In The Little Mermaid, you can spot Mickey, Goofy, and Donald in the crowd when King Triton makes his grand entrance. But if you knew this already, you’ll love Disney Hidden Worlds, a new — and free! — hidden object game for iOS, Android, and Facebook in which you have to find secret items in images from famous Disney animated movies. Though according to Eduardo Baraf, the Studio Director at Disney Interactive, and the Game Director on Disney Hidden Worlds, there’s more to this game than meets the eye.
Let’s start with the basics: What is Disney Hidden Worlds, how do you play it, and what other games do you think it’s similar to?
Simply put, Disney Hidden Worlds a hidden object game that uses scenes taken directly from the actual movies. It reflects such popular hidden object/builder games as Gardens Of Time, but also has some similarities to such hidden object adventure games as Drawn. When you play, you’ll see it has a feel all its own.
Would you say those games were an influence on Disney Hidden Worlds?
The game was made by people who love Disney and love games. Just as the team poured through, researched, and enjoyed Disney’s fantastic films, we also poured through dozens of other hidden object games, recent mobile titles, Facebook games, etc. Every game is a lesson, inspiration, or both.
The images you have to find the hidden objects in come from different Disney movies. How did you decide which movies to pull images from?
You always have to pick your first titles, but trust us, we are going to get to many movies. We also considered films that would lend themselves to fun hidden object scenes. If you think about the tower in Tangled or The Cave Of Wonders in Aladdin, you can imagine how fun it was to hide a bunch of objects in those places.
One of the most exciting things about this game is that we’ll not only represent the huge classics, but other Disney films that don’t get as much attention.
Is there some reason why the game doesn’t feature any of the Pixar movies?
We are definitely looking at every animated film in the Disney archives to possibly include in the game, including Pixar.
Statistically-speaking, hidden object games appeal more to women than to men. Did this factor into your decisions when it came to what movies you’d pull images from?
Working through all the Disney classics, it is hard to go wrong either way. Nostalgia and the magic in the Disney films touches all of us. Even though there is no doubt that adult women are the largest market for hidden object games, we wanted to make sure Disney Hidden Worlds had the same broad appeal that the movies have.
Did it also influence what objects would be hidden in the pictures?
No. When creating the scenes, it is always about aligning to the look, feel, and time period of the film.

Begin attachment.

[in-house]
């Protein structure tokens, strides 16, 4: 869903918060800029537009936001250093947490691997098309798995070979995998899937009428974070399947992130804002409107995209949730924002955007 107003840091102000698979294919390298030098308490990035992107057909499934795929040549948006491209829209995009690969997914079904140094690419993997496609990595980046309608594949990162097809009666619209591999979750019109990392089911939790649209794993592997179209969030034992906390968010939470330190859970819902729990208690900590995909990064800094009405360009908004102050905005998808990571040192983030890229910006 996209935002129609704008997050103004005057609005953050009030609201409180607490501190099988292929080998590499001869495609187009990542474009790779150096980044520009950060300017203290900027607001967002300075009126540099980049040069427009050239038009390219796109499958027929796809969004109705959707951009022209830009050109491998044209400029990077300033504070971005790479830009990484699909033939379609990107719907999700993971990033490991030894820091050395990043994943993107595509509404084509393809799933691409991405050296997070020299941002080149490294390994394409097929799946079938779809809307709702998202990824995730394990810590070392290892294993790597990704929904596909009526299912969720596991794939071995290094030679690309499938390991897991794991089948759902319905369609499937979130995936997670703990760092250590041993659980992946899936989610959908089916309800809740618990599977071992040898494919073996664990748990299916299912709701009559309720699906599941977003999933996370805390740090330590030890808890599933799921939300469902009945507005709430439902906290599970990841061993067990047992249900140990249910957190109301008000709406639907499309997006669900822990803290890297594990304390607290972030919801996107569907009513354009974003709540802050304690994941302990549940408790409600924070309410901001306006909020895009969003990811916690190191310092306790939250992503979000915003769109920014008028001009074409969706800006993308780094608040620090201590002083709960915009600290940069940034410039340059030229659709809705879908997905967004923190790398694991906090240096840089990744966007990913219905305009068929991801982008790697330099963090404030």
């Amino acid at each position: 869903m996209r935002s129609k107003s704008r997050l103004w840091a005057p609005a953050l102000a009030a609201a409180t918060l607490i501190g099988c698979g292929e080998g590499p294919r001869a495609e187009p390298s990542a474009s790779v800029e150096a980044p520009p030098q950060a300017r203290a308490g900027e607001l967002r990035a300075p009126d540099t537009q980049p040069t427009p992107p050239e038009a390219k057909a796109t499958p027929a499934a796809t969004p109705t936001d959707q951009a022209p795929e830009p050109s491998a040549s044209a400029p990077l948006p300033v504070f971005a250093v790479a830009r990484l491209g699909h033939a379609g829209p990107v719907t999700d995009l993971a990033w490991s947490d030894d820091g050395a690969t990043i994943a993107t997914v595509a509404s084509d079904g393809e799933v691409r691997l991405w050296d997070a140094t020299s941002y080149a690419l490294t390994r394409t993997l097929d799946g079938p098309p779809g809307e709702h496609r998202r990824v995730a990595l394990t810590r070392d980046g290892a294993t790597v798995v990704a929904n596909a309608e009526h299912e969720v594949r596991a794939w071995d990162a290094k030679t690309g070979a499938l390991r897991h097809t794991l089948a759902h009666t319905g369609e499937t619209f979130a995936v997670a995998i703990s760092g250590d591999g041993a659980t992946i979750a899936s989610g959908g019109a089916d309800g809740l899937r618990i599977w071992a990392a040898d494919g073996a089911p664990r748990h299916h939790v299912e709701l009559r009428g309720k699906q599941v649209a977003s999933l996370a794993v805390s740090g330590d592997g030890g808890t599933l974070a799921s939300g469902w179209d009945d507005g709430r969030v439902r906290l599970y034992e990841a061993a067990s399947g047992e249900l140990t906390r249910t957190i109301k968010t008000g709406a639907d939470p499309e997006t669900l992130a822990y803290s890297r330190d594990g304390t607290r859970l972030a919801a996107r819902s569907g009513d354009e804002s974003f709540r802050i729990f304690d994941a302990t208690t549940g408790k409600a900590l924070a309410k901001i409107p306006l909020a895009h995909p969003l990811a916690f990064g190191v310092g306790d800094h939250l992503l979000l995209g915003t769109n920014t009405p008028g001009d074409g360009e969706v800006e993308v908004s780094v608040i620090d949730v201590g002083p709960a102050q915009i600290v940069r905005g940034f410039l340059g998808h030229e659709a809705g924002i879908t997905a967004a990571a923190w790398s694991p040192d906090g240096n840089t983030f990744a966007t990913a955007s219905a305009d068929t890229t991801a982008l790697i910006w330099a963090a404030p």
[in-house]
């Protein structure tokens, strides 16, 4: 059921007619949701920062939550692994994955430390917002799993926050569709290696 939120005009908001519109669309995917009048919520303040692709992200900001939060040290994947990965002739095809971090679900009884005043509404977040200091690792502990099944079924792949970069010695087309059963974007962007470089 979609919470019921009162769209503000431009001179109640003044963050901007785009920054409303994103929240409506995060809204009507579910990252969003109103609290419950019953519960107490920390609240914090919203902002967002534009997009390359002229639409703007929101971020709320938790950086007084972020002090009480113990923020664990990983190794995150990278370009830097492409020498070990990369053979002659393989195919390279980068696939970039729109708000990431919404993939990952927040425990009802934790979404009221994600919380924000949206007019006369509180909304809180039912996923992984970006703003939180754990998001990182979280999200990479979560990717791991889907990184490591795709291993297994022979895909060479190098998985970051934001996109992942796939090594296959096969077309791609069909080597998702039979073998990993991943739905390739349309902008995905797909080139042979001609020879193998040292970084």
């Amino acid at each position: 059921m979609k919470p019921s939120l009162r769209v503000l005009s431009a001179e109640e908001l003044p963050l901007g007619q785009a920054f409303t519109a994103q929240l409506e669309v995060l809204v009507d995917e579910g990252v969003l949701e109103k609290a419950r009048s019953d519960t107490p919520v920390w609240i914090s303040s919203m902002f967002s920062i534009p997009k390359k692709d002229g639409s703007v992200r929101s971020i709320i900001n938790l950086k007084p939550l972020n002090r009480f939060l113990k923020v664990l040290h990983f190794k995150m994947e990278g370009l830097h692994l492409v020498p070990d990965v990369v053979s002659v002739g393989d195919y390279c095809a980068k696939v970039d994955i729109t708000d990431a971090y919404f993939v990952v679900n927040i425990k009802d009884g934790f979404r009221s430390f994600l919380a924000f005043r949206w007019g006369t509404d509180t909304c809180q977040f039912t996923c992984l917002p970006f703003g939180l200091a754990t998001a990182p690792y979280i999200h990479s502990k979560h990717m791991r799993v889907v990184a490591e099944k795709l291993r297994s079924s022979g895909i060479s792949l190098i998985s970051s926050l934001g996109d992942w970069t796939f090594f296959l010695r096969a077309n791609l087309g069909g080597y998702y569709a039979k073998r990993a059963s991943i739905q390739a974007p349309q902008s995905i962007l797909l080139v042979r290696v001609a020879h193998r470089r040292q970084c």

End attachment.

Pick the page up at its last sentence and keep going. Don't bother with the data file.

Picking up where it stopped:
Besides their own classic animated movies, Disney also now owns Marvel Comics, ABC television, and Star Wars. Was there any thought to incorporating any of them into the game? Why or why not?
Disney Hidden Worlds is a magical adventure through all of these memorable movies. Over time, we expect to broaden it, but we’ll stay pretty squarely in the “animated world” category.
The game features some new characters. Can you explain what they do and why you decided to add new ones instead of just having Stitch do it? Cuz he could’ve explained things really well. Or really hilariously, anyway.
Making this game was a huge balancing act. We plan to span a huge range of films. And in order to tie everything together and make a cohesive, magical experience, we created Chrona and The Inklings. We discussed using other Disney characters to do this, but it created lots of issues around their use and engagement with other Disney worlds and fiction. Here, each film is its own world and unit. Progression through the game ties into our new fiction.
The game is available for both iOS and Android devices, as well as Facebook. Are there any differences between these different versions? Or between the tablet versions and the one for smart phones?
Disney Hidden Worlds is fully synced across all platforms. Which is to say you can play from device to device on the same game. As such, the experiences on all devices is closely aligned.
Having said that, we went out of our way to create the best smart phone, tablet, and desktop experiences. This is noticeable in the interface, but also in the game interaction. We created unique solutions for each device.
So if you start a game on your iPad, you can continue it later on Facebook, and vice versa. Without getting too technical, how difficult was this to set up?
While technically straight-forward, it was a huge endeavor. The process of managing, testing, and maintaining the system takes a ton of work. The Engineering, Production, and QA [quality assurance] team poured a lot of effort into this.
Finally, if you could make this kind of game for any non-Disney movies, what would be your first choice and why?
We all love Disney, but we also all love games. It would actually be fantastic to see characters and worlds from classic video games getting a similar treatment. Seeing an entire world visualized in small homages, and then playing through it moment by moment, could be a wonderful thing.